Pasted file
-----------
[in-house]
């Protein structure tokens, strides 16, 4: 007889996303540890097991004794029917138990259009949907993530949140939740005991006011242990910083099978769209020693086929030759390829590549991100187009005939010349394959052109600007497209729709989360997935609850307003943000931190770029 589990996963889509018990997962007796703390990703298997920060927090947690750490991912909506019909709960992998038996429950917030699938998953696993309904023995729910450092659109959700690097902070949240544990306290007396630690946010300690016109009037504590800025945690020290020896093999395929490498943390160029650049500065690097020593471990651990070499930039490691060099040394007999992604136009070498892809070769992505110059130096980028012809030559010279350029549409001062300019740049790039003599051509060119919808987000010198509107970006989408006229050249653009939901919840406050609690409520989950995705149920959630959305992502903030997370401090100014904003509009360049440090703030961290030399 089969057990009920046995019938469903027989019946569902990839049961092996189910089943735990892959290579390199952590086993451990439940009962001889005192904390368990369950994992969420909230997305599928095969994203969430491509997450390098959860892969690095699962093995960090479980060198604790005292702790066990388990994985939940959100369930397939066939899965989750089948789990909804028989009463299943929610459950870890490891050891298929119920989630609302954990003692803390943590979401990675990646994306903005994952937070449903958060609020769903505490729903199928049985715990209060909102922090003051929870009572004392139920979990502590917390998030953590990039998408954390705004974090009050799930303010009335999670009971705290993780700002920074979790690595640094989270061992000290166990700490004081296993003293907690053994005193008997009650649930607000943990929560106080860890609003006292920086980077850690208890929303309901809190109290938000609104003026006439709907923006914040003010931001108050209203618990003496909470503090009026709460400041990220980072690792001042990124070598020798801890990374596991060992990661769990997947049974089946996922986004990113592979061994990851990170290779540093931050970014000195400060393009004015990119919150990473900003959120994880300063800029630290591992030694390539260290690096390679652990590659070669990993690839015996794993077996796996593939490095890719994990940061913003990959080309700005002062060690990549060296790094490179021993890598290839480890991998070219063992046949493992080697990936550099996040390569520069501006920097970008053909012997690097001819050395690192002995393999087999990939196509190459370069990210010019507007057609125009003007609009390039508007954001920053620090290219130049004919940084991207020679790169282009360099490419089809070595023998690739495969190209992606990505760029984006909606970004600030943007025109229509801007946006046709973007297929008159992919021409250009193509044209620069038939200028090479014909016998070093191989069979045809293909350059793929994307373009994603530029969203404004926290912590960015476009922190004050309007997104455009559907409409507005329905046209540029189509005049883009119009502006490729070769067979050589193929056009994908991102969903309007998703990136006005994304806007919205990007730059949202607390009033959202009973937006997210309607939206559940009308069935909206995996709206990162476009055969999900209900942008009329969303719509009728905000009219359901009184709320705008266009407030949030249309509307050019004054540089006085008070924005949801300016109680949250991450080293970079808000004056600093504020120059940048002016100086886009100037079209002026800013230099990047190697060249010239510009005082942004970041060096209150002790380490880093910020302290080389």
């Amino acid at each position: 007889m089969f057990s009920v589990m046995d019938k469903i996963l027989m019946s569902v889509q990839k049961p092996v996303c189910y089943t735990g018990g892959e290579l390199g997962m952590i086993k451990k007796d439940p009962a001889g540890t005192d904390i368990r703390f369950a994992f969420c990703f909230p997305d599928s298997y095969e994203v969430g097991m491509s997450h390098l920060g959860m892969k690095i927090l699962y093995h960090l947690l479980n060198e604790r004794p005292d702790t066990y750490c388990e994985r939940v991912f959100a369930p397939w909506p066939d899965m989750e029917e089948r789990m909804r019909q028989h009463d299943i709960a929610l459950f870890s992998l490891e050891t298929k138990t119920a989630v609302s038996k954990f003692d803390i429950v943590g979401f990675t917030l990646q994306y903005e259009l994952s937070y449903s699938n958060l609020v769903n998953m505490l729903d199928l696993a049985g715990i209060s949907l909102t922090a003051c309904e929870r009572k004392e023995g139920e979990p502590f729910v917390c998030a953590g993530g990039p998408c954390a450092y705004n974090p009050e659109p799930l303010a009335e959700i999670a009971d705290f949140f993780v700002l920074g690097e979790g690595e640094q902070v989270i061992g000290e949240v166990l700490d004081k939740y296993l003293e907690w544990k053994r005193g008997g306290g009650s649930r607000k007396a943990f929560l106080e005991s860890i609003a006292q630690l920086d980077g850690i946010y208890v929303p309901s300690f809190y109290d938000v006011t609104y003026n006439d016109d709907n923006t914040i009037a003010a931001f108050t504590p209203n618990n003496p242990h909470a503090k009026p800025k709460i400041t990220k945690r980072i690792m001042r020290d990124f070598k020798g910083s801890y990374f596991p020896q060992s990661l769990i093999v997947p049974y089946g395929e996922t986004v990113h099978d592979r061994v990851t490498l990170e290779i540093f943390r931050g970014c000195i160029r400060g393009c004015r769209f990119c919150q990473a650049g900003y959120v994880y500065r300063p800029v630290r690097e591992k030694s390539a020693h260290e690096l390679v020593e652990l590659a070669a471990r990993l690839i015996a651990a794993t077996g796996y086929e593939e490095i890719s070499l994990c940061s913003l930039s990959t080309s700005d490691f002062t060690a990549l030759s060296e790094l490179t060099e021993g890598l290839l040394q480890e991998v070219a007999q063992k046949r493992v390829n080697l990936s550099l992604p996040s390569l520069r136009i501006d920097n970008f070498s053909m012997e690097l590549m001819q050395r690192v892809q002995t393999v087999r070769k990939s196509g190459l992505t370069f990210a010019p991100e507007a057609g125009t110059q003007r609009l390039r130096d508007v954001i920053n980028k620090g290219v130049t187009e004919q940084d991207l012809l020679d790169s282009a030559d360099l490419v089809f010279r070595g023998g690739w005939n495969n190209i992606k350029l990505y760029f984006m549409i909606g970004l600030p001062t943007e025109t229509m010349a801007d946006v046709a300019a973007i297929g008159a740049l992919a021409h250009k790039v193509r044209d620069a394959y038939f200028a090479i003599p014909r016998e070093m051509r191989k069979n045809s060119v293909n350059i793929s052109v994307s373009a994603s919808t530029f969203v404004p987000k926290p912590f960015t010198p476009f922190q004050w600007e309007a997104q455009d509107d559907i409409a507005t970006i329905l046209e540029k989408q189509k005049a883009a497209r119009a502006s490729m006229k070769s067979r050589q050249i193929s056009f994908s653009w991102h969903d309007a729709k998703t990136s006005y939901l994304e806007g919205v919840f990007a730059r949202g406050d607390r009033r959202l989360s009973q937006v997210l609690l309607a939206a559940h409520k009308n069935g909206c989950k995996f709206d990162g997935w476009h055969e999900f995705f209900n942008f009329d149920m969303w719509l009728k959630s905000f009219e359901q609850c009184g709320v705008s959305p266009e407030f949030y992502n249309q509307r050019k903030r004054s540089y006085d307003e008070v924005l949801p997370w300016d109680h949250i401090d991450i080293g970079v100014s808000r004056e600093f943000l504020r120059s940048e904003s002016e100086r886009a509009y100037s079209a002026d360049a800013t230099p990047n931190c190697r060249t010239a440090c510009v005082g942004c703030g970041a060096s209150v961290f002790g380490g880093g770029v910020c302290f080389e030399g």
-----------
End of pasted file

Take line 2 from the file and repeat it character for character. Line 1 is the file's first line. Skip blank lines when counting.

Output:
């Protein structure tokens, strides 16, 4: 007889996303540890097991004794029917138990259009949907993530949140939740005991006011242990910083099978769209020693086929030759390829590549991100187009005939010349394959052109600007497209729709989360997935609850307003943000931190770029 589990996963889509018990997962007796703390990703298997920060927090947690750490991912909506019909709960992998038996429950917030699938998953696993309904023995729910450092659109959700690097902070949240544990306290007396630690946010300690016109009037504590800025945690020290020896093999395929490498943390160029650049500065690097020593471990651990070499930039490691060099040394007999992604136009070498892809070769992505110059130096980028012809030559010279350029549409001062300019740049790039003599051509060119919808987000010198509107970006989408006229050249653009939901919840406050609690409520989950995705149920959630959305992502903030997370401090100014904003509009360049440090703030961290030399 089969057990009920046995019938469903027989019946569902990839049961092996189910089943735990892959290579390199952590086993451990439940009962001889005192904390368990369950994992969420909230997305599928095969994203969430491509997450390098959860892969690095699962093995960090479980060198604790005292702790066990388990994985939940959100369930397939066939899965989750089948789990909804028989009463299943929610459950870890490891050891298929119920989630609302954990003692803390943590979401990675990646994306903005994952937070449903958060609020769903505490729903199928049985715990209060909102922090003051929870009572004392139920979990502590917390998030953590990039998408954390705004974090009050799930303010009335999670009971705290993780700002920074979790690595640094989270061992000290166990700490004081296993003293907690053994005193008997009650649930607000943990929560106080860890609003006292920086980077850690208890929303309901809190109290938000609104003026006439709907923006914040003010931001108050209203618990003496909470503090009026709460400041990220980072690792001042990124070598020798801890990374596991060992990661769990997947049974089946996922986004990113592979061994990851990170290779540093931050970014000195400060393009004015990119919150990473900003959120994880300063800029630290591992030694390539260290690096390679652990590659070669990993690839015996794993077996796996593939490095890719994990940061913003990959080309700005002062060690990549060296790094490179021993890598290839480890991998070219063992046949493992080697990936550099996040390569520069501006920097970008053909012997690097001819050395690192002995393999087999990939196509190459370069990210010019507007057609125009003007609009390039508007954001920053620090290219130049004919940084991207020679790169282009360099490419089809070595023998690739495969190209992606990505760029984006909606970004600030943007025109229509801007946006046709973007297929008159992919021409250009193509044209620069038939200028090479014909016998070093191989069979045809293909350059793929994307373009994603530029969203404004926290912590960015476009922190004050309007997104455009559907409409507005329905046209540029189509005049883009119009502006490729070769067979050589193929056009994908991102969903309007998703990136006005994304806007919205990007730059949202607390009033959202009973937006997210309607939206559940009308069935909206995996709206990162476009055969999900209900942008009329969303719509009728905000009219359901009184709320705008266009407030949030249309509307050019004054540089006085008070924005949801300016109680949250991450080293970079808000004056600093504020120059940048002016100086886009100037079209002026800013230099990047190697060249010239510009005082942004970041060096209150002790380490880093910020302290080389």